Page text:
MACON, Mo. -- The blue-ribbon bison hurtled into the auction ring, 460 pounds of pride and prance, and, after a few minutes of desultory bidding, sold for $450. That was less than the $500 at which the auctioneer opened the bidding.
From that inauspicious start, things only got worse at the Missouri Bison Association's auction last month at the Lolli Bros. Livestock Market in north-central Missouri.
Bison ranchers sat stone-faced in the market's bleachers as the auction progressed, prices extending their seemingly endless tumble, the once-hot industry continuing what its own trade association calls an "economic meltdown."
"I almost said 'no sale' on mine," said a frustrated Kelly Platz of Greentop, Mo., whose 385-pound calf fetched just $240.
Twice the cost of beef
A few years ago, bison was the mega-hyped beast of the future. Also known as the American buffalo, it was supposed to bring health-conscious Americans back to red meat. The meat is expensive -- about twice the cost of beef, on average -- but it is lower in fat and cholesterol than beef and chicken.
And it is tasty.
Diners could get bison steaks in white-tablecloth restaurants and buffalo burgers at many pubs. Sales were so good in the late 1990s at McGonigle's Food Store in Kansas City that owner Mike McGonigle considered carrying bison meat fresh as well as frozen.
But the boom is over.
Prices for heifer calves have plummeted 85 percent in three years, according to a report issued in November by the National Bison Association.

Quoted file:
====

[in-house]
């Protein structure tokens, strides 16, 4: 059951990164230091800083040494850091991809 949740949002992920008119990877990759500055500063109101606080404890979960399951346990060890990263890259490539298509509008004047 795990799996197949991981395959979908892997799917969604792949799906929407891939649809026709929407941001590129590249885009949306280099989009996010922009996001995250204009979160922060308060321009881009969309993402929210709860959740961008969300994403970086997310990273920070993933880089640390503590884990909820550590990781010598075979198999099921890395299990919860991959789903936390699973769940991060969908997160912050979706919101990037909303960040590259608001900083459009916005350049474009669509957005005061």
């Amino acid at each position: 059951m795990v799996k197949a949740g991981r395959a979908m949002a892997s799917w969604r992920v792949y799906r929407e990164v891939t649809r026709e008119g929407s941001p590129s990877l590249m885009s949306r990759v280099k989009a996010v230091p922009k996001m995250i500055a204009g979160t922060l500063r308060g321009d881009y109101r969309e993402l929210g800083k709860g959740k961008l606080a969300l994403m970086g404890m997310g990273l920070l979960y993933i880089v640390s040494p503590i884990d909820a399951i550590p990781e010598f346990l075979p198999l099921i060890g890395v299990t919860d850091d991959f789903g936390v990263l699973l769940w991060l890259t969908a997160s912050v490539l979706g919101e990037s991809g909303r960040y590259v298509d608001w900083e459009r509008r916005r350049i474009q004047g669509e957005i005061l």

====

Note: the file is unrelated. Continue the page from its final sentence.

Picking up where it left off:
Worse, bison processors are holding an estimated $20 million in inventory to prevent a total price collapse, the report said.
"Everybody knew prices would taper off," said Dave Carter, the bison association's executive director. "The big run-up in prices was not sustainable."
The current situation is way beyond a mere tapering off.
"I can buy the meat cheaper than I can raise it," said Alex McCaul, chief financial officer of Sayersbrook Bison Ranch in Potosi, Mo.
At the Missouri auction, Peter Kohl, president of the Missouri Bison Association, tried to rouse his fellow ranchers. "The future I know is bright," Kohl said. "It can do nothing but go up."
Sen. Kent Conrad, a North Dakota Democrat, tried to help. He proposed that $10 million in President Bush's economic stimulus package be used for purchasing bison meat for the federal food programs, including school lunches.
That proposal died. Nevertheless, the bison industry's many problems likely would not have been solved by a one-time federal bailout.
Too many bison
Most significantly, there is the iron-clad economic law of supply and demand. There are just too many bison coming onto the market.
There are at least 200,000 bison in commercial herds in the United States. That pales in comparison with America's commercial cattle herd of about 25 million. But the demand is much greater for beef than for bison.
The bison industry's biggest obstacle, according to the report: "The overwhelming majority of the American public is unfamiliar with the product."
Once Americans know about bison and its benefits, they will be more willing to buy, Carter said. But he conceded that a multimillion-dollar marketing campaign will not be easy for the still-nascent and now-struggling industry.